Europe

Olive Oil Increasingly Popular Among Douro Wineries

Portugal’s region of Douro is known for its Port and still wines, but more winery groups are becoming interested in producing and selling regional olive oils too.

Quinta das Vargellas Olive Groves (Courtesy of The Fladgate Partnership)
Jul. 31, 2018
By Rosa Gonzalez-Lamas
Quinta das Vargellas Olive Groves (Courtesy of The Fladgate Partnership)

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Although vines and olive trees share a com­mon ground in Portugal’s Douro region, it was not long ago that winer­ies began to pay more atten­tion to olive oil pro­duc­tion, adding estate-labeled olive oils to their wine port­fo­lios.

This is the case at the Fladgate Part­ner­ship, with var­i­ous Port wine brands and lux­ury hotels. Quinta de Vargel­las is one of the Douro estates where grapes are grown for its Taylor’s Port wine.

After pro­duc­ing olive oil for its own con­sump­tion, in 2002 the com­pany decided to start sell­ing its Azeite Virgem Extra (EVOO) Quinta de Vargel­las.

Olive groves are cul­ti­vated in a sus­tain­able man­ner, with­out using chem­i­cal fer­til­iz­ers or pes­ti­cides. The trees are care­fully han­dled and pre­served to pro­duce excep­tional qual­ity olive oils and because they help sus­tain the vineyard’s bio­di­ver­sity,” said Ana Mar­garida Mor­gado, Fladgate’s pub­lic rela­tions Direc­tor.

Three thou­sand olive trees at Vargel­las occupy some ten hectares, approx­i­mately 8.5 per­cent of the estate’s land. Most trees are over fifty years old and many are cen­te­nary.

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See more: The Best Olive Oils from Por­tu­gal

Douro is a fer­tile land where olive trees are an impor­tant crop. The region’s micro­cli­mate, with ele­vated tem­per­a­tures and low rain­fall, is par­tic­u­larly suit­able for olive pro­duc­tion. The mostly schist soils are respon­si­ble for the con­sis­tency, darker col­ors, and more intense oil fla­vors.

Madural, Verdeal, Cor­dovil and Galega are the main olive vari­eties planted in Douro, prob­a­bly Portugal’s region with the largest num­ber of cen­te­nary olive groves.

The staff who over­sees the vine­yards usu­ally takes care of olive trees, but oil pro­duc­tion is mostly out­sourced. In the case of Vargel­las, olives are taken to the mill of Casa Agri­cola Roboredo Madeira (CARM) in Douro Supe­rior. Other winer­ies send their olives to Miran­dela, home of the Casa de Santo Amaro.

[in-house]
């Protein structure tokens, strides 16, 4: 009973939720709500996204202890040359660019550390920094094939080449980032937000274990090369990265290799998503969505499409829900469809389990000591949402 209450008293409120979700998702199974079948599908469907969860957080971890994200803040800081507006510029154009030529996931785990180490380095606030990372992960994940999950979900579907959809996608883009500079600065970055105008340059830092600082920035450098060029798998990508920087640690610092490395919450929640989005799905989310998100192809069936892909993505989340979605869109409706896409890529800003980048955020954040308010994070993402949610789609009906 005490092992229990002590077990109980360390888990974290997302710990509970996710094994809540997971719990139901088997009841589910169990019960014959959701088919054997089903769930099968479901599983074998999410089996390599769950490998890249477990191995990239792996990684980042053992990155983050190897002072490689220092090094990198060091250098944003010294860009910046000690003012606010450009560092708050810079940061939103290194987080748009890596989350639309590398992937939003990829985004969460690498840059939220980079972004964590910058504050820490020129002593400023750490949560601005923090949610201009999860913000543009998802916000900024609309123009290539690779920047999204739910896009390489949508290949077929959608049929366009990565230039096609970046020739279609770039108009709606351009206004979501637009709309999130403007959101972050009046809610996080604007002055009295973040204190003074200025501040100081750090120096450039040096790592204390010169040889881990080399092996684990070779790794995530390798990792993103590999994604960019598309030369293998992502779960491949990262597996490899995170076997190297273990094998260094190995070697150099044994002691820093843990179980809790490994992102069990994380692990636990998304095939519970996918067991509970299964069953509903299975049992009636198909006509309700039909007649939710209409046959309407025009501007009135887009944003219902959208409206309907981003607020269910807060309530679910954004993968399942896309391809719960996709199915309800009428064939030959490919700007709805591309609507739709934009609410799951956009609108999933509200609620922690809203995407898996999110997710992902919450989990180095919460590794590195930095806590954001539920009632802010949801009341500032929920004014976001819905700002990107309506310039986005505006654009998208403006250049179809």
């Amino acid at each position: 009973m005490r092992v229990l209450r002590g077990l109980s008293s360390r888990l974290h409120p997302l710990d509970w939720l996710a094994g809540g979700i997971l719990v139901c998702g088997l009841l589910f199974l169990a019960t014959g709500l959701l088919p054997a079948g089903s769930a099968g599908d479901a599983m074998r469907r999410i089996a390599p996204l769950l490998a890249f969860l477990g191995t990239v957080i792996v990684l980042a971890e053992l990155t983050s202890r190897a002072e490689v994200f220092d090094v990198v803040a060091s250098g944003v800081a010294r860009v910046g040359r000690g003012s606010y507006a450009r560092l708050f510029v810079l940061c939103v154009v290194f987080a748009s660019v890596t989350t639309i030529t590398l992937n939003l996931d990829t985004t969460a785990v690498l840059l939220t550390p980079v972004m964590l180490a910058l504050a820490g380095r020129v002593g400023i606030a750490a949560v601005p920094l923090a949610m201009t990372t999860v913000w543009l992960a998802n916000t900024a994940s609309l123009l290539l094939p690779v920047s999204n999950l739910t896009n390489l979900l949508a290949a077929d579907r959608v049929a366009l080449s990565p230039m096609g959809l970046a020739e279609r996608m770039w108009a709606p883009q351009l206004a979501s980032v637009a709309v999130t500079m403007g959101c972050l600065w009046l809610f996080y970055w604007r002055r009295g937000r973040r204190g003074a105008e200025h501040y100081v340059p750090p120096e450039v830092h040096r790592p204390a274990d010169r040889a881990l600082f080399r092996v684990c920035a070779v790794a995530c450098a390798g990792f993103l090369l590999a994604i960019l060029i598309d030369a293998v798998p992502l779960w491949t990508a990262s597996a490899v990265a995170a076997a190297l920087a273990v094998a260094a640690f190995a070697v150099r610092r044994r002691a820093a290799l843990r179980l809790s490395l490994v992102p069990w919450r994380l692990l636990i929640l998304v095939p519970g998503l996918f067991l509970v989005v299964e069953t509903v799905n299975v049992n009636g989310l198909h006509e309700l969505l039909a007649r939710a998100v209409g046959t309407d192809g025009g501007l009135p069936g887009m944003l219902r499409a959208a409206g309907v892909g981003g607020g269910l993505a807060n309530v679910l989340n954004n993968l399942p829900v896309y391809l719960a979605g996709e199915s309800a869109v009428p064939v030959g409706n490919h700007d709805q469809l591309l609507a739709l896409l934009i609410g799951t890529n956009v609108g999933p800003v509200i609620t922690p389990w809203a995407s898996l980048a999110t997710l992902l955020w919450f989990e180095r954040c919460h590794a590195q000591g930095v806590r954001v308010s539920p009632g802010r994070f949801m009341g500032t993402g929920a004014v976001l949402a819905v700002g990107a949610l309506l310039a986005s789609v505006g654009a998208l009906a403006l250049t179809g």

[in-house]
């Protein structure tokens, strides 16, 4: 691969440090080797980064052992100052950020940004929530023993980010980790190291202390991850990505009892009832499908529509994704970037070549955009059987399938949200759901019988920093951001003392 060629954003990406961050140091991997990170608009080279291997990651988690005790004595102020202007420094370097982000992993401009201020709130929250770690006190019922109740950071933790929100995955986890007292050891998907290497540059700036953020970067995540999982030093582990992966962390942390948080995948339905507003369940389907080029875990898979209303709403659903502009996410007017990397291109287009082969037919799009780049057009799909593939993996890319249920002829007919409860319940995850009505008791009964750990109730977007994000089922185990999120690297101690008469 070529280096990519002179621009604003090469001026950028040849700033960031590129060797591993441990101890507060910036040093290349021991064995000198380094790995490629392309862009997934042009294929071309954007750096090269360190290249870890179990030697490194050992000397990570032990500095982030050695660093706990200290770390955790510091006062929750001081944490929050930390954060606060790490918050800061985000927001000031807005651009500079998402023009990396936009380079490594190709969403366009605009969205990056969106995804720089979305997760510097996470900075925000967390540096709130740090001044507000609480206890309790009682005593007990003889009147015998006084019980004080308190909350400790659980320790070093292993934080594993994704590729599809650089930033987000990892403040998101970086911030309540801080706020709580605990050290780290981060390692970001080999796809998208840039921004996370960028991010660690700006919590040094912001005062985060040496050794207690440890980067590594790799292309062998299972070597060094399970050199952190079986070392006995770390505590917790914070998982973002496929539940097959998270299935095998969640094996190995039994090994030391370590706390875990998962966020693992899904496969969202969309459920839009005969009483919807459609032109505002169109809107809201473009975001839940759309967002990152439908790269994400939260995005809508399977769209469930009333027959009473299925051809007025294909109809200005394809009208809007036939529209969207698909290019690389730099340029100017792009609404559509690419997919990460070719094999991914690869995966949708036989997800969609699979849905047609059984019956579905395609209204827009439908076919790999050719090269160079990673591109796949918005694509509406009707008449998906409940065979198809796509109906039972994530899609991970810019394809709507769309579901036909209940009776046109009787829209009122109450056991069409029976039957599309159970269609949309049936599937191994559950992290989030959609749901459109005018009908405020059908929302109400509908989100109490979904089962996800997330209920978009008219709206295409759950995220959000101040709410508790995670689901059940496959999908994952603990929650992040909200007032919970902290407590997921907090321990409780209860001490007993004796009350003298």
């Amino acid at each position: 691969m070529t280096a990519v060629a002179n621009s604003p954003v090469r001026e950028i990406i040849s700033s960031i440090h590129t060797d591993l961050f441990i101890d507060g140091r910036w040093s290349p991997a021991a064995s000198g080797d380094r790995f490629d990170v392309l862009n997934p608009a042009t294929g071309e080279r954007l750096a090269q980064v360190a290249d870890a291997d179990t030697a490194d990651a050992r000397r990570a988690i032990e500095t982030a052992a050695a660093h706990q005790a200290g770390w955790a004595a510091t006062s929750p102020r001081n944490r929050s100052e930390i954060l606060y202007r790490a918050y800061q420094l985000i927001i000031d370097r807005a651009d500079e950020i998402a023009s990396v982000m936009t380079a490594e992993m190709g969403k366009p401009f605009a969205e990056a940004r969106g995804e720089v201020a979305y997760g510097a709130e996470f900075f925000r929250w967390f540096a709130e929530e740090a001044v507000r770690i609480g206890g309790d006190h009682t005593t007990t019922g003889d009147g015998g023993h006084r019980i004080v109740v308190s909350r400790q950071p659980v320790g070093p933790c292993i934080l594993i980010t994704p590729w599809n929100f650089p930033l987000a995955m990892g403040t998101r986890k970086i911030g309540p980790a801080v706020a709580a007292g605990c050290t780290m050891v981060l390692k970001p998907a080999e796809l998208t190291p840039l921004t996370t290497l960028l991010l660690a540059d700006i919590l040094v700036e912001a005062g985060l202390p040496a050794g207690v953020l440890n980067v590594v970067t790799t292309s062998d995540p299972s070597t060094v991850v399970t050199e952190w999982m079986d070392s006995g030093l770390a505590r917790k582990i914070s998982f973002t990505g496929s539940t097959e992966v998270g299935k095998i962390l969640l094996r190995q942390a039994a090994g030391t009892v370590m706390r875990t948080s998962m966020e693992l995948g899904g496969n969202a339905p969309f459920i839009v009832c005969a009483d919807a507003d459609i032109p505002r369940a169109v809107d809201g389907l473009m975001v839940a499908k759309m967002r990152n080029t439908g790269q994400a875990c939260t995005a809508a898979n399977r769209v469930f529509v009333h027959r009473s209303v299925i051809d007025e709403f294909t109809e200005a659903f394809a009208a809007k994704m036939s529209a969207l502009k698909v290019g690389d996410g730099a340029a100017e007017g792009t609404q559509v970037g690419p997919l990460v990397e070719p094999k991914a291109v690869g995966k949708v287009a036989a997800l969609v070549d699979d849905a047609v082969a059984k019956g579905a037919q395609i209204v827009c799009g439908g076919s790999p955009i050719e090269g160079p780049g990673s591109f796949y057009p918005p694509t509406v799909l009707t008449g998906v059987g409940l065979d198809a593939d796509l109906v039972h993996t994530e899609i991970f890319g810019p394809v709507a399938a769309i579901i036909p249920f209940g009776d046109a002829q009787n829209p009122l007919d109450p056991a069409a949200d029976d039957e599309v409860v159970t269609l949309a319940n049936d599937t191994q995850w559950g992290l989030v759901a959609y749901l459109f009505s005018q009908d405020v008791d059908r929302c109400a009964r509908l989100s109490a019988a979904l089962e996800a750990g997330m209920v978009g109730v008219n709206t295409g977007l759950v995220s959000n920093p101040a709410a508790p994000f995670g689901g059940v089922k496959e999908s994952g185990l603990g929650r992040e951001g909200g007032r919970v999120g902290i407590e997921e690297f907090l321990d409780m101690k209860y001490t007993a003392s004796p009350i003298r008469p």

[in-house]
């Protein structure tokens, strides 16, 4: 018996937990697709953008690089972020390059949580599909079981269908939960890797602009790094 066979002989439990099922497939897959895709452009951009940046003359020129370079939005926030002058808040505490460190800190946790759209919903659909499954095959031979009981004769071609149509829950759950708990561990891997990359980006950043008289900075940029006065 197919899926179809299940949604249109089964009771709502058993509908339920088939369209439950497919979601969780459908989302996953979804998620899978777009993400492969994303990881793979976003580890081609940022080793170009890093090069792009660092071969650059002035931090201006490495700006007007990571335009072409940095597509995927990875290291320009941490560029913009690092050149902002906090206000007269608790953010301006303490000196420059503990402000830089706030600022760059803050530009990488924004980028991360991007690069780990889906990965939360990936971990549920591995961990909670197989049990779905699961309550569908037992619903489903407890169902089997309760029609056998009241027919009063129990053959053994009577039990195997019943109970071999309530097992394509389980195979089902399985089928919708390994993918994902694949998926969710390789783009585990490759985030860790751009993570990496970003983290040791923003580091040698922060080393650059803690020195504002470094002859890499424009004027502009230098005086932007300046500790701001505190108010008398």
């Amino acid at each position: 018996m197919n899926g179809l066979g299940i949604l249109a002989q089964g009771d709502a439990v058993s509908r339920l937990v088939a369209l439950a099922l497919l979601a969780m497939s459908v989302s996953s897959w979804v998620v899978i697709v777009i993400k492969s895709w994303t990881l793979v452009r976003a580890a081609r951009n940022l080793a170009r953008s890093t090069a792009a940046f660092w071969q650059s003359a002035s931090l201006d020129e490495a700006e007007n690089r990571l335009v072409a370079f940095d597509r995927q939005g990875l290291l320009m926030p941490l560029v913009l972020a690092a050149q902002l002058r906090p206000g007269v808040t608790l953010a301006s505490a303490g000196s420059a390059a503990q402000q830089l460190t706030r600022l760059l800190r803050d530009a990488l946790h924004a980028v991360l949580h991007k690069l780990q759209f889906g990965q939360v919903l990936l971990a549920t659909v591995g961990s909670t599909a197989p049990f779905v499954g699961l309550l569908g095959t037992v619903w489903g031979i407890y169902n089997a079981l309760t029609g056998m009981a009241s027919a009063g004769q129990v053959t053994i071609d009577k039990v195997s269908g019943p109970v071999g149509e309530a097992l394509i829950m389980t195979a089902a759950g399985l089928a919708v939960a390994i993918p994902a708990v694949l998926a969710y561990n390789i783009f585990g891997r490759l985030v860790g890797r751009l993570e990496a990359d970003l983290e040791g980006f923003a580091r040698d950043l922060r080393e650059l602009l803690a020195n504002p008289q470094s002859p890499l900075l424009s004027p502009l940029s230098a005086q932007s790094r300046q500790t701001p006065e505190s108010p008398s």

Most oils are sold at the winer­ies’ vis­i­tors cen­ters. In the case of Vargel­las, they are also avail­able at Fladgate’s lux­ury hotels and other gourmet stores. Some bot­tles even go to export mar­kets, just as those of winer­ies Quinta do Vale Meão and Quinta do Crasto.

Douro Valley, Portugal

An essen­tial ingre­di­ent of regional cui­sine, chang­ing con­sumer habits that pay more atten­tion to healthy foods have con­tributed to mak­ing olive oil increas­ingly impor­tant in Por­tu­gal. A major trans­for­ma­tion has been that olive oil has replaced but­ter as a bread com­ple­ment in most Por­tuguese restau­rants.

The grow­ing demand for olive oil also derives from Portugal’s enhanced gas­tro­nomic rep­u­ta­tion and a tourism boom, par­tic­u­larly in Porto and Douro. Wine tourism offers a unique plat­form to make olive oil a more promi­nent prod­uct and an indis­pens­able ele­ment in restau­rants related to the wine busi­ness or located within vis­i­tors cen­ters, not to men­tion that olive groves are an added fea­ture of vine­yard vis­its.

The syn­ergy between wine and olive oil has also become evi­dent at events as Essên­cia do Vinho Porto, Portugal’s top annual wine event, where many Douro winer­ies show­case olive oils in their stands. There’s a devoted olive oil tast­ing area at Lisbon’s Encon­tro com Vin­hos e Encon­tro com Sabores and mas­ter classes in sen­sory assess­ment.

Olive oil will remain a com­ple­men­tary prod­uct at Fladgate as no new tree plant­i­ngs are planned. But other wine groups as Syming­ton, which already pro­duces olive oils under the Quinta do Ataíde and Quinta de Malve­dos brands, might be pay­ing more atten­tion to olive oil pro­duc­tion con­sid­er­ing that in 2016 they bought a prop­erty in Vilar­iça Val­ley with a large exten­sion of organ­i­cally-farmed olive trees.

Other estates bot­tling their olive oils are Quinta das Car­val­has, Quinta do Val­lado, Quinta de la Rosa, Quinta da Roêda, Quinta da Boav­ista, Quinta das Ter­cedeiras, Quinta do Pas­sadouro, Quinta do Noval, Quinta do Por­tal, Cadão, Quinta dos Murças, Quinta da Pacheca, Quinta da Nossa Sen­hora do Carmo, Quinta do Ven­tozelo, and Quinta de Por­rais.

Ger­ações de Xisto is one of the youngest Douro projects blend­ing wine and olive oil. It depicts the com­mit­ment of younger gen­er­a­tions to their Douro ori­gins and seeks to honor and high­light the region’s land­scape and her­itage. Its Chousas Nos­tras EVOO is born from cen­te­nary olive trees with very low yields, but high-qual­ity olives.

We want to cre­ate a future from our respect to the past, tra­di­tion and val­ues, by extract­ing new aro­mas from the very old trees, pre­serv­ing the rural her­itage, and cre­at­ing employ­ment,” affirmed Fed­erico Lobão, one of the project’s part­ners.


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